Tips and stories to add value to you and your organisation
Have you ever had a bad job interview?
Perhaps you had one, like me, where the Managing Director told me that although there were 20 days of holiday available, I wasn’t expected to take any. His view was that:
A. Staff were expected to work, and…
B. Business trips counted as mini holidays anyway.
Naturally, I wisely declined the job. I also had no experience and wasn’t much interested in his business. He did like me though as I answered all of his questions with a cheery smile and an apparent willingness to do anything. I was of course, lying.
I was young then and treated job interviews as a sort of game, to see how far I could get. Luckily even I could see that his attitude was not conducive to a happy working life and I played along until I’d had enough.
I wouldn’t do that now and when I’ve been offered a job by a client I smile and ask them if they really want me in their business 5 days a week, making changes and challenging their thinking? They don’t, and we agree that hiring me for a day of intense coaching once a month is plenty for the both of us.
This is one of the basic problems when hiring people. Managers tend to hire people they like, or who are similar to them. They resist putting in the hard yards, hiring someone they need and then celebrating differences and providing solid leadership.
They take the easy option and despair when their new hire doesn’t work out.
People need to be nurtured and not left alone to work it out for themselves.
They need a proper induction period, clear objectives and the opportunity to learn their role.
They also need to have the right attitude. So many people get hired for their skills and then don’t fit in with the organisational culture.
We need to hire for attitude and train for skills. The right person, with the right mindset, can be a real asset. They can grow with the business, take on new challenges and constantly add value.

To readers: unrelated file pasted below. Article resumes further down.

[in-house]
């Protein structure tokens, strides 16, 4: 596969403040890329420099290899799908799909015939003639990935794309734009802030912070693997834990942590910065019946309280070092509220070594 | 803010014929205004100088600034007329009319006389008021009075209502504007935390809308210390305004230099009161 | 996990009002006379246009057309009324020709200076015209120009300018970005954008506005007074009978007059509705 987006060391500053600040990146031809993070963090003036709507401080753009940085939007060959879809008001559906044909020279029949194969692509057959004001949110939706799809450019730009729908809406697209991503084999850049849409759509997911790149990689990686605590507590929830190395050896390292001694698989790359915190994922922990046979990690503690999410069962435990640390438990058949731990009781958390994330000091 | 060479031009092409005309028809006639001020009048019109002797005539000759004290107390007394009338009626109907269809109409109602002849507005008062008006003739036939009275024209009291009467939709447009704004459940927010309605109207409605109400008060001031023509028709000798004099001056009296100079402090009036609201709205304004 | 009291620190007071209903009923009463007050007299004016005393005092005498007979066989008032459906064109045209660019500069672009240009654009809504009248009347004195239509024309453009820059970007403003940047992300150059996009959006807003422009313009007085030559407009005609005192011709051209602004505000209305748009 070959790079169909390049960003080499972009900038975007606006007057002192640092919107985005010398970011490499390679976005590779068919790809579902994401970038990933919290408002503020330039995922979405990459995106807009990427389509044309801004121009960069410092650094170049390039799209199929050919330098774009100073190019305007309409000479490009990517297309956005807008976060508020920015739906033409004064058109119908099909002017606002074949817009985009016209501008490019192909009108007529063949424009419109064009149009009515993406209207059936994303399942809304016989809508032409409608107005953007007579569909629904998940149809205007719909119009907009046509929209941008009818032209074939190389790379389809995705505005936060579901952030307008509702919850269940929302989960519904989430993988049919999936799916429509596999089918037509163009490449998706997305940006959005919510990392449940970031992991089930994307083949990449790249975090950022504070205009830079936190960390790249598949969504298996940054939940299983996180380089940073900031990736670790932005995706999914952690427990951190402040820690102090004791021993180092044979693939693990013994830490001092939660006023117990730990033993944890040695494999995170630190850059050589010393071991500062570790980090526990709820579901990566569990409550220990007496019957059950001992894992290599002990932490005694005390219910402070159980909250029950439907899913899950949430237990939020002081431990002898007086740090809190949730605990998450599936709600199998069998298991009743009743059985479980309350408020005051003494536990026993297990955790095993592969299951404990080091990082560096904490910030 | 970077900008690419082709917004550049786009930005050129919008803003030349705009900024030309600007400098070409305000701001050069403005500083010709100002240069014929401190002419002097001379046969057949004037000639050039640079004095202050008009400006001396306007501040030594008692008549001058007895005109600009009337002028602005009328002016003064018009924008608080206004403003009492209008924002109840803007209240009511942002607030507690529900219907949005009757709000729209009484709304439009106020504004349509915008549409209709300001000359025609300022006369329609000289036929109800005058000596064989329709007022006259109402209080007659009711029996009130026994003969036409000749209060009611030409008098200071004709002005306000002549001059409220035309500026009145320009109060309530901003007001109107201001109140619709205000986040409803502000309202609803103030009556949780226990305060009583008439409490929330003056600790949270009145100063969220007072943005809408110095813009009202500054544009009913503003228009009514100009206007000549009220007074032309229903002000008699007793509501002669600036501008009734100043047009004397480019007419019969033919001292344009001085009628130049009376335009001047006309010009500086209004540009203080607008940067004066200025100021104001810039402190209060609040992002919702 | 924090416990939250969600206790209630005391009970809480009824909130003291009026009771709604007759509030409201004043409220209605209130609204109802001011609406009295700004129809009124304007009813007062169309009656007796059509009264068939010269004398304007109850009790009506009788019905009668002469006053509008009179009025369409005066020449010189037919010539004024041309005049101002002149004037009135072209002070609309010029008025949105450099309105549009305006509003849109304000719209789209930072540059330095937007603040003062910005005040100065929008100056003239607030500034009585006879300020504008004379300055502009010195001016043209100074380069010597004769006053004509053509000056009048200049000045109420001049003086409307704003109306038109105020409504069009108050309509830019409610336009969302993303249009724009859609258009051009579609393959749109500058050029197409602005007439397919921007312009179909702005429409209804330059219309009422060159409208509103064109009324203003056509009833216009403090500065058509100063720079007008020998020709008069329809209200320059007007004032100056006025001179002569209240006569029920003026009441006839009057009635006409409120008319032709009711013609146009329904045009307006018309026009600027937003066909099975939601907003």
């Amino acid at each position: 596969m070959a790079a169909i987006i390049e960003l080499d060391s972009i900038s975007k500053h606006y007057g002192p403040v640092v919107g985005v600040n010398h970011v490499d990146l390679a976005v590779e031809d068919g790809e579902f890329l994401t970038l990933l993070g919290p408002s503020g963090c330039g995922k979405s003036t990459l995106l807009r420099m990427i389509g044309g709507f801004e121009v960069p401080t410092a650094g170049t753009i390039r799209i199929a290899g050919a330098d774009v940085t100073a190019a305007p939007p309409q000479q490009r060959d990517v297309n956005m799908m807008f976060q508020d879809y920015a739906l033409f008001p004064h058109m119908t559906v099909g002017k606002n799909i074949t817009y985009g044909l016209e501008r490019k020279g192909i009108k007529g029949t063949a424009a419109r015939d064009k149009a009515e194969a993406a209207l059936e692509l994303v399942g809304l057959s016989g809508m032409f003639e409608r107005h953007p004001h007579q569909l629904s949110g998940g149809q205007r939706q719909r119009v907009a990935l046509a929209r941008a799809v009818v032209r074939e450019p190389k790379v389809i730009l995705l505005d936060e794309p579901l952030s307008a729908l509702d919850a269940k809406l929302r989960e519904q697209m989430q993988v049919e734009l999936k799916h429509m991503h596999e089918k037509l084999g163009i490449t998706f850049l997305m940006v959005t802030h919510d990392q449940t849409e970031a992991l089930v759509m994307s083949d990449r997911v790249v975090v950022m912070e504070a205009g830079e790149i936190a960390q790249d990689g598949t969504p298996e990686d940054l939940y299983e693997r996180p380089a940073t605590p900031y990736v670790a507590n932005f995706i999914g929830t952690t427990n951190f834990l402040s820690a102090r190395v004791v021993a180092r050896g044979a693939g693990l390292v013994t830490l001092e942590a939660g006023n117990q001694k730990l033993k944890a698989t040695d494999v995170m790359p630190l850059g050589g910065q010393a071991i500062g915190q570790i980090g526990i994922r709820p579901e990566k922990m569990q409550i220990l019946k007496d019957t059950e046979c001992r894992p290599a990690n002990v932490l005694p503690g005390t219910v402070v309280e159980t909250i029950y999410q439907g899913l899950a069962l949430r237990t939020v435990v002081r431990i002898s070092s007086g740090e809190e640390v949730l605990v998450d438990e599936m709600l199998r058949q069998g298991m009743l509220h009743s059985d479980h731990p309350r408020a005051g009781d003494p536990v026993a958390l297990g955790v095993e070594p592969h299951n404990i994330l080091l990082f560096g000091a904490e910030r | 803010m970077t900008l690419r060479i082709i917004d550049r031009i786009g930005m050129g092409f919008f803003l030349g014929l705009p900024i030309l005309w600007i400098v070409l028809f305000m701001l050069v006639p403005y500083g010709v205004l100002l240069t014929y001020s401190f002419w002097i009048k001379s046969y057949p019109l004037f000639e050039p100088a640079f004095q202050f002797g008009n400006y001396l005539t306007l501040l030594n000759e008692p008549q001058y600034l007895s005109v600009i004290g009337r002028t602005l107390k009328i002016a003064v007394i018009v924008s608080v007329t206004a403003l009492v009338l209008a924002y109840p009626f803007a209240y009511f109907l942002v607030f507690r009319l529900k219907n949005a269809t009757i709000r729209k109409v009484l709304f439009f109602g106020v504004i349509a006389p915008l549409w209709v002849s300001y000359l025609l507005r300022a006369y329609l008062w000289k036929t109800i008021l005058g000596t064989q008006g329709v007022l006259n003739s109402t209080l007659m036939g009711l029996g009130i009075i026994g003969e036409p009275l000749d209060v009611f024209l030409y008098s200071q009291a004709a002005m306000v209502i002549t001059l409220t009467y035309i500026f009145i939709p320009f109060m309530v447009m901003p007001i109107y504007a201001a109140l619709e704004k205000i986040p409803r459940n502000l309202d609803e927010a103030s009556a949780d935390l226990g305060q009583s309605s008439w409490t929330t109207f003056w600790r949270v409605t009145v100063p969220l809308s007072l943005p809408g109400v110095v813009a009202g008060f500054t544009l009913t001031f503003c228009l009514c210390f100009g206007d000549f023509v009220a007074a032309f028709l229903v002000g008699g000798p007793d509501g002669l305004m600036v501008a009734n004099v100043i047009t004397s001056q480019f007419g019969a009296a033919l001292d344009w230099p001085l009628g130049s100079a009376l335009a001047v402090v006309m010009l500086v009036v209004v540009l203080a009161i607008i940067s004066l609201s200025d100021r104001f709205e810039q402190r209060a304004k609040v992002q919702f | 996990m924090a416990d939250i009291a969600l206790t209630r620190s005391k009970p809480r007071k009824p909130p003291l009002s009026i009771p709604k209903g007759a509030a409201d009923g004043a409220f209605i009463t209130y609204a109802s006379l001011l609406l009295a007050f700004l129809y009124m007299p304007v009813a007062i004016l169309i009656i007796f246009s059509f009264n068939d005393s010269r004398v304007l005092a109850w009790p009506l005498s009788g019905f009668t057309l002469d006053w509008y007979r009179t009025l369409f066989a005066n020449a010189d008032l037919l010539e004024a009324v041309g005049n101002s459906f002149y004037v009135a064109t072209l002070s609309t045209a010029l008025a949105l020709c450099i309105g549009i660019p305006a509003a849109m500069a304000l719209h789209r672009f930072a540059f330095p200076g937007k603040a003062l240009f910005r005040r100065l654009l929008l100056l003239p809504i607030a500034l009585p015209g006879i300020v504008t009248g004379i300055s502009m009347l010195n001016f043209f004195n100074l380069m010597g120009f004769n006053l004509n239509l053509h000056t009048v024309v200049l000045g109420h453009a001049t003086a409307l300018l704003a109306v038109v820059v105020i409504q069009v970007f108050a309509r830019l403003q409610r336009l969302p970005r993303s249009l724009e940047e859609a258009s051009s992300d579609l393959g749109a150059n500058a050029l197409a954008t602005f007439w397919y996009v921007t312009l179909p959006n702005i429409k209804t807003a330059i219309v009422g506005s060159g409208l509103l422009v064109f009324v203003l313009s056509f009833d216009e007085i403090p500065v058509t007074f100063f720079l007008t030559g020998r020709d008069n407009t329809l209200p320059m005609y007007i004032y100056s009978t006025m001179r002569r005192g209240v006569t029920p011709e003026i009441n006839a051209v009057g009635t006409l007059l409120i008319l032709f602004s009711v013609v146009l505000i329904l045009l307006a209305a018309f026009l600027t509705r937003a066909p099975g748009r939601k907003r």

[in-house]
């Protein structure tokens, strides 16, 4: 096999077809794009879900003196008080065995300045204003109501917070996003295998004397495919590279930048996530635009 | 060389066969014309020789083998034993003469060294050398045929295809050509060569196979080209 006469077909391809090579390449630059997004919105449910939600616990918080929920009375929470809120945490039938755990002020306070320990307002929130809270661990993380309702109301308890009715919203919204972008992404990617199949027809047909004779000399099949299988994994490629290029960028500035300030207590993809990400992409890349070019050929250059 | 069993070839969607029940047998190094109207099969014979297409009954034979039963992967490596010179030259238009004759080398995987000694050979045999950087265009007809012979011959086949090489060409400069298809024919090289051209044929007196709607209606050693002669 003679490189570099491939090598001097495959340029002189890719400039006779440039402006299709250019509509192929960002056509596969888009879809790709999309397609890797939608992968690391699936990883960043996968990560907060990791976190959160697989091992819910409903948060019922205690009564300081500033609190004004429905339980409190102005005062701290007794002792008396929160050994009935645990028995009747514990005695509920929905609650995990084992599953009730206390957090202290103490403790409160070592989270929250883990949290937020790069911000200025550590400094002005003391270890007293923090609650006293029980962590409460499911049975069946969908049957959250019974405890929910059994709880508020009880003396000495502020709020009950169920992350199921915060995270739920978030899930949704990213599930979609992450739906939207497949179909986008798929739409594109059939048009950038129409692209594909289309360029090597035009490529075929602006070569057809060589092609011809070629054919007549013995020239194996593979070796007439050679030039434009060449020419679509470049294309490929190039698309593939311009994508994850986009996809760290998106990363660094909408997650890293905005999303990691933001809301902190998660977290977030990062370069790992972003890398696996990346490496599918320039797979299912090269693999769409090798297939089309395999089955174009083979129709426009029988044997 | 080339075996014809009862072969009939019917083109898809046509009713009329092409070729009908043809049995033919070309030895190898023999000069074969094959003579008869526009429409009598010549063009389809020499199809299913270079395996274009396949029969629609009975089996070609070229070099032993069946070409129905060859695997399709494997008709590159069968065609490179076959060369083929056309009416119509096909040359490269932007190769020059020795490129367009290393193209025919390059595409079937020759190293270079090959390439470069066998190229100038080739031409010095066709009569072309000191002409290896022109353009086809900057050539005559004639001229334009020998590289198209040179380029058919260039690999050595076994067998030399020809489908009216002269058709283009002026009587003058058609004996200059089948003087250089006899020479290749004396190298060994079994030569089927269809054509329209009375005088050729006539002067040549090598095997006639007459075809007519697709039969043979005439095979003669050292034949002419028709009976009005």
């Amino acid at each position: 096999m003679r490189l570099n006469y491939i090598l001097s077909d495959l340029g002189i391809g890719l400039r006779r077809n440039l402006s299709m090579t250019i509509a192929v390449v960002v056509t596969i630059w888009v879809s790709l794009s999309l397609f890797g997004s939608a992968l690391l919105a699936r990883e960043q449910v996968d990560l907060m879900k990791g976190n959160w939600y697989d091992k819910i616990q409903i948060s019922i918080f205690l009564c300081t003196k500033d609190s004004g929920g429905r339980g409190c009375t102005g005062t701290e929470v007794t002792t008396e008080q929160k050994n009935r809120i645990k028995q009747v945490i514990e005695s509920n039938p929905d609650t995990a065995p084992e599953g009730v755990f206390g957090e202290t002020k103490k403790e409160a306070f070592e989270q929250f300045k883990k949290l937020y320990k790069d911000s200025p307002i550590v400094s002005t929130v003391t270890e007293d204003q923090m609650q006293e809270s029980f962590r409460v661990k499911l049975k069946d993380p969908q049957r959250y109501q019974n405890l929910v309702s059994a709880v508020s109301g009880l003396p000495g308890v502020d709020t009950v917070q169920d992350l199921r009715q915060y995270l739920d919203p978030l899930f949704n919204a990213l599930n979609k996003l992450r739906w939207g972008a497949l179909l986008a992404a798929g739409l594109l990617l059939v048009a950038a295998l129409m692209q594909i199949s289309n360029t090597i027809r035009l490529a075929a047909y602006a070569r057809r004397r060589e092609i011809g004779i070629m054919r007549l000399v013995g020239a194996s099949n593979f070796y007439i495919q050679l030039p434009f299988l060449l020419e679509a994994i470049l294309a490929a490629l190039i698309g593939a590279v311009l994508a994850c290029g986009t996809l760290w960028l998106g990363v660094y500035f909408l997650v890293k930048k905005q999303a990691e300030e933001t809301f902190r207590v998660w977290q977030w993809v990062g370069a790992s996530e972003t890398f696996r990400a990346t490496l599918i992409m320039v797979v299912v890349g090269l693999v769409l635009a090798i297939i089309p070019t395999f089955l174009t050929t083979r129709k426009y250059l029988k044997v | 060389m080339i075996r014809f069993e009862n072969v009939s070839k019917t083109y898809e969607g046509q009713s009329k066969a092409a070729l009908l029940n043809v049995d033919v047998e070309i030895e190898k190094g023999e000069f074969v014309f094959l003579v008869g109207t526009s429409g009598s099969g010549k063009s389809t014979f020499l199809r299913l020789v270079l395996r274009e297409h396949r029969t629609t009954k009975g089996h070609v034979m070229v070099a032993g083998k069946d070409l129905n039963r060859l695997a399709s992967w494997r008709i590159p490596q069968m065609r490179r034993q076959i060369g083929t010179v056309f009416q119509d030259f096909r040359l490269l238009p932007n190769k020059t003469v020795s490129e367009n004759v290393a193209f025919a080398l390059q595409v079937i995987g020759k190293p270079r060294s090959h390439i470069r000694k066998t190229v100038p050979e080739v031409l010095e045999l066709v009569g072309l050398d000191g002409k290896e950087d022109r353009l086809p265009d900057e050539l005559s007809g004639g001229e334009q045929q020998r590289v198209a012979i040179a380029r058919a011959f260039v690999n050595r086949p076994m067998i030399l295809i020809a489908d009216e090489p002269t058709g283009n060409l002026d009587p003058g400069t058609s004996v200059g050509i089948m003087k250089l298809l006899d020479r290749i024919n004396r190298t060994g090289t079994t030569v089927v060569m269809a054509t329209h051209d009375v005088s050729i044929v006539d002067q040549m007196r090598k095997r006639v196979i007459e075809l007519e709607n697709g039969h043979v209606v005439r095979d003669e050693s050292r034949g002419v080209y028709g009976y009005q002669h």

I’ve coached many people who are struggling in their role and often it’s because of a failure of leadership, not because of their abilities.
So then, I have a suggestion. When we are hiring a new person we can think in terms of money.
How much is the hiring process costing us?
How much will the new employee actually cost us for 3 years of labour?
Salary, taxes, pension, holidays, equipment, corporate overhead costs and management time all need to be factored in.
Once we have the number, and a rough guide would be that actual cost is 1.5 times the basic salary, then we can set up a spreadsheet to track our financial investment on a daily basis.
If we can see the cost ticking up every day then we will remain in awareness. We will be able to ensure that we are providing leadership and support, to ensure we maximise the return on our investment.
If we all had a money-cost counter on our desks then the senior leaders could see how much they are wasting, by knee-jerk hiring decisions, or simple neglect of new employees.
New hires fail because they are set up to fail.
They’ve either survived a lacklustre recruitment process (not their fault), or been treated without due care by their leaders (still not their fault).
If we track the money we spend then we can make sure we are spending the money wisely.
I’ll bet that most people know a manager who puts more effort into a new dog than into a new person.
The next time we are tempted to grumble about a new employee that we’ve hired we must stop and ask ourselves:
What’s my part in this problem?
Where have I fallen down?
What do I need to change, in order to stop wasting money?
Setting people up for success is really very simple. We need to care about them, care about our investment and care about our business.
What could you do differently this week, to care for someone new in your organisation?
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